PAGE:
Maps: Sailors lost on a digital sea of noise

A few weeks ago, I found myself crossing the Bismarck Sea in a small boat.

The water was choppy, and we bounced over each swell spraying saltwater in our wake. The equatorial sun above scorched my skin, but I didn’t mind, the day was beautiful, and I took in everything around me cherishing the moment.

We arrived at our island destination and spent the day snorkeling through coral reefs and lazily floating in a crystal-clear lagoon ringed by volcanic rocks and lush mangroves. Around midday, I made my way through the jungle to the local village where we shared a meal and played a few rounds of volleyball on the beach. One of the locals took me to a cave, more of a gash in the volcanic island, filled with dark, cold, freshwater. I climbed down the slippery moss-covered sides and dived into the black pool for a quick swim.

During the boat ride back, I reflected on the unexpected beauty of the island I just visited and the great experience I was fortunate to have. I say unexpected because I knew almost nothing about this island and had no expectations. The previous night I went online and tried to find a guide or something to read about it but found nothing. Even google maps gave me nothing more than a brown speck without any defining information. The most I came across was a nautical navigation website that listed the island’s coordinates and some soundings.

The island had no maps. I had no expectations.

I’ve traveled to a lot of places this last decade and every time I plan a trip, I spend a fair bit of time reading about my destination. When my wife and I visited Hong Kong, we mapped out all the places we wanted to see and all of the restaurants we wanted to try. I finished the last few chapters of A Modern History of Hong Kong on the flight. We did the same thing during our trip to Taiwan. I even read a few books on James Brooks, the White Rajah of Sarawak, when I spent some time in the jungles of Borneo, not to mention the numerous books and videos I watched on the history and culture of Japan during my time living there.

I always had a map. An outline of where to go.

But there was something liberating about going to a place without information. No expectation, no planning, nothing but surprise. Not to mention that the country I’m in has had very few Western visitors and even fewer Americans visit, let alone manage to get out to uncharted islands out in the middle of nowhere. I think it would be a safe bet to say that I might have been one of the first, if not the first, Romanian-born Westerner to set foot on this island.

A territory without a map.

So much of our life is mapped and planned. Above everything, we do there is a technological digital cultural map that affects the way we approach all our actions. Before we watch a movie we hop on the internet and read reviews and inadvertently catch online discussion that sets our expectations before the first second of the movie starts. We do the same for food by reading restaurant reviews and books through countless book blogs and online marketing. Our behavior is mapped by the online overlay that has become our new spiritual realm.1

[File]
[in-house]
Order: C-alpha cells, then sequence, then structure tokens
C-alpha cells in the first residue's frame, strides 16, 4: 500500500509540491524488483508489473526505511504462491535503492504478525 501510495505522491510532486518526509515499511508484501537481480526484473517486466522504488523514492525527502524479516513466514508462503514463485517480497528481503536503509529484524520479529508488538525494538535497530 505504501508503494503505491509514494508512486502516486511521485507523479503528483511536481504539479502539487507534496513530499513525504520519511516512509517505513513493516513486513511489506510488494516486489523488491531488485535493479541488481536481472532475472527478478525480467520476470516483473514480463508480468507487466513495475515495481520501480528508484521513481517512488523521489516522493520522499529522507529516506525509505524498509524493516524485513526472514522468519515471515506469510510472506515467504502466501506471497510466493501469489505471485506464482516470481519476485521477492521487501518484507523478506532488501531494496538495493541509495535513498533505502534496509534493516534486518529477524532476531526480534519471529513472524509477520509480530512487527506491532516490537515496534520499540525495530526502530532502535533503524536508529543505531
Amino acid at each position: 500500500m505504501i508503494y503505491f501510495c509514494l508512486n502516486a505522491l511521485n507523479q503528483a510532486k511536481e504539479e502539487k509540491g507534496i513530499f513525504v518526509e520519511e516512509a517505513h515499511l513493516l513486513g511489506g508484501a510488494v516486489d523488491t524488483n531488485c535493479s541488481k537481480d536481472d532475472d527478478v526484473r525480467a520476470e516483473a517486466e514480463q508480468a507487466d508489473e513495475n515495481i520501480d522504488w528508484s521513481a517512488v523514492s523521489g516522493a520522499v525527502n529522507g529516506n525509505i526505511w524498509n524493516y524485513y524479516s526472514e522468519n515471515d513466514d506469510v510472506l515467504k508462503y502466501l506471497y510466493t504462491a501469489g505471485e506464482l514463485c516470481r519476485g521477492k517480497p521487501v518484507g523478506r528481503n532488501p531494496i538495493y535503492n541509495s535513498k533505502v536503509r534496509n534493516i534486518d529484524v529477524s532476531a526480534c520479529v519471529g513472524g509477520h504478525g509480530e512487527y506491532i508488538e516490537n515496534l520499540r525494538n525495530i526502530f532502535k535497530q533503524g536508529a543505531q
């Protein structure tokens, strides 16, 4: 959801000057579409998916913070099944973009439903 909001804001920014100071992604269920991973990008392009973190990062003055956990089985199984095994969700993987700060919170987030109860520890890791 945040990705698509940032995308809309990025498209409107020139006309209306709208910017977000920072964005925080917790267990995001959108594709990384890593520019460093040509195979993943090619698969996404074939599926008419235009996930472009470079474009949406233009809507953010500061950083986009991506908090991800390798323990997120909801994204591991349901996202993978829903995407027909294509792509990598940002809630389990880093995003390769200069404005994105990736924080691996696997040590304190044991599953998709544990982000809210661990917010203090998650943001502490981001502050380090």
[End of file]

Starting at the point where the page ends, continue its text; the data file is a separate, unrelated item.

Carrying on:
All past cultures used maps, and here I’m using the term in a metaphysical sense. Where we should go, what we should do, should we take a right or a left at this fork. The entirety of a civilization’s cultural output, art, music, literature, philosophy, history, and religion is a spiritual map that we use to find ourselves and plot our way into the future.

But in the current year, a lot of our old trusty maps have become obsolete. The well-worn navigation charts built over years and years of experience are being abandoned, replaced by schizophrenic, ever-changing, and chaotic digital simulacra. Our old cultural charts have been replaced by ridiculous and dangerous ideological maps filled with contradictions and incomprehensible symbols.

Two decades ago, everyone knew how to find their way around their city. Find the restaurant they wanted to eat at or the address where the party was. Today, most people need to use digital directions to get somewhere they have been before and only a few blocks away. The constant digital noise has made us ignorant of the real. Worse, the average Bugman can no longer trek through the wilderness of moral and political opinion without constantly referring to the digital world, its opinions change based on the chaotic whims of the techno-digital overlay constantly feeding new flags to fly and ever-changing definitions to enforce.

The map is in flux.

We are sailors lost on a digital sea of noise and from all sides, sirens sing luring us towards doom.


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